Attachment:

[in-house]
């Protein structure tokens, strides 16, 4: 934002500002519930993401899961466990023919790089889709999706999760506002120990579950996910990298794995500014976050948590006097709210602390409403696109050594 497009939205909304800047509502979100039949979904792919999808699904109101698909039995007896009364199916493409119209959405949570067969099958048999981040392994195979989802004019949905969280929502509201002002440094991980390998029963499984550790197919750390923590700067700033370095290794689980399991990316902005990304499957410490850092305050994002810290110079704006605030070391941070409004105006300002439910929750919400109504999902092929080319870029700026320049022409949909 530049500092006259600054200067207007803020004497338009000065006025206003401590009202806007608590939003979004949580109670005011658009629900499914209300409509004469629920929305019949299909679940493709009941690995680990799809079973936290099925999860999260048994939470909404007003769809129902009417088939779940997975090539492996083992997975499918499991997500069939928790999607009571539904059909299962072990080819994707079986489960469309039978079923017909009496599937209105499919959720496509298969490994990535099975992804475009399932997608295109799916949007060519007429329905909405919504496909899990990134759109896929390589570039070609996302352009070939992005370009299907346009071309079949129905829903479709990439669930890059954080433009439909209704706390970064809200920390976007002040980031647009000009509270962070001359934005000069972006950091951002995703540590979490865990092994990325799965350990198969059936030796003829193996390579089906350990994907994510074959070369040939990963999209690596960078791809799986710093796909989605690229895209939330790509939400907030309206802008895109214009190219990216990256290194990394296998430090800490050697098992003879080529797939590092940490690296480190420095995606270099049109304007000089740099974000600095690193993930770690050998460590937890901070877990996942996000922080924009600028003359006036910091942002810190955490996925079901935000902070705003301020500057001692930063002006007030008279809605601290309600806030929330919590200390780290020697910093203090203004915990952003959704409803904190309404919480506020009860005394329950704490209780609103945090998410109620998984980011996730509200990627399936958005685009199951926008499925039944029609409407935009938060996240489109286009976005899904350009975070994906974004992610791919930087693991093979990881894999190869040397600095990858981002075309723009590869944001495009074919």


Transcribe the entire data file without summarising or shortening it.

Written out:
[in-house]
């Protein structure tokens, strides 16, 4: 934002500002519930993401899961466990023919790089889709999706999760506002120990579950996910990298794995500014976050948590006097709210602390409403696109050594 497009939205909304800047509502979100039949979904792919999808699904109101698909039995007896009364199916493409119209959405949570067969099958048999981040392994195979989802004019949905969280929502509201002002440094991980390998029963499984550790197919750390923590700067700033370095290794689980399991990316902005990304499957410490850092305050994002810290110079704006605030070391941070409004105006300002439910929750919400109504999902092929080319870029700026320049022409949909 530049500092006259600054200067207007803020004497338009000065006025206003401590009202806007608590939003979004949580109670005011658009629900499914209300409509004469629920929305019949299909679940493709009941690995680990799809079973936290099925999860999260048994939470909404007003769809129902009417088939779940997975090539492996083992997975499918499991997500069939928790999607009571539904059909299962072990080819994707079986489960469309039978079923017909009496599937209105499919959720496509298969490994990535099975992804475009399932997608295109799916949007060519007429329905909405919504496909899990990134759109896929390589570039070609996302352009070939992005370009299907346009071309079949129905829903479709990439669930890059954080433009439909209704706390970064809200920390976007002040980031647009000009509270962070001359934005000069972006950091951002995703540590979490865990092994990325799965350990198969059936030796003829193996390579089906350990994907994510074959070369040939990963999209690596960078791809799986710093796909989605690229895209939330790509939400907030309206802008895109214009190219990216990256290194990394296998430090800490050697098992003879080529797939590092940490690296480190420095995606270099049109304007000089740099974000600095690193993930770690050998460590937890901070877990996942996000922080924009600028003359006036910091942002810190955490996925079901935000902070705003301020500057001692930063002006007030008279809605601290309600806030929330919590200390780290020697910093203090203004915990952003959704409803904190309404919480506020009860005394329950704490209780609103945090998410109620998984980011996730509200990627399936958005685009199951926008499925039944029609409407935009938060996240489109286009976005899904350009975070994906974004992610791919930087693991093979990881894999190869040397600095990858981002075309723009590869944001495009074919």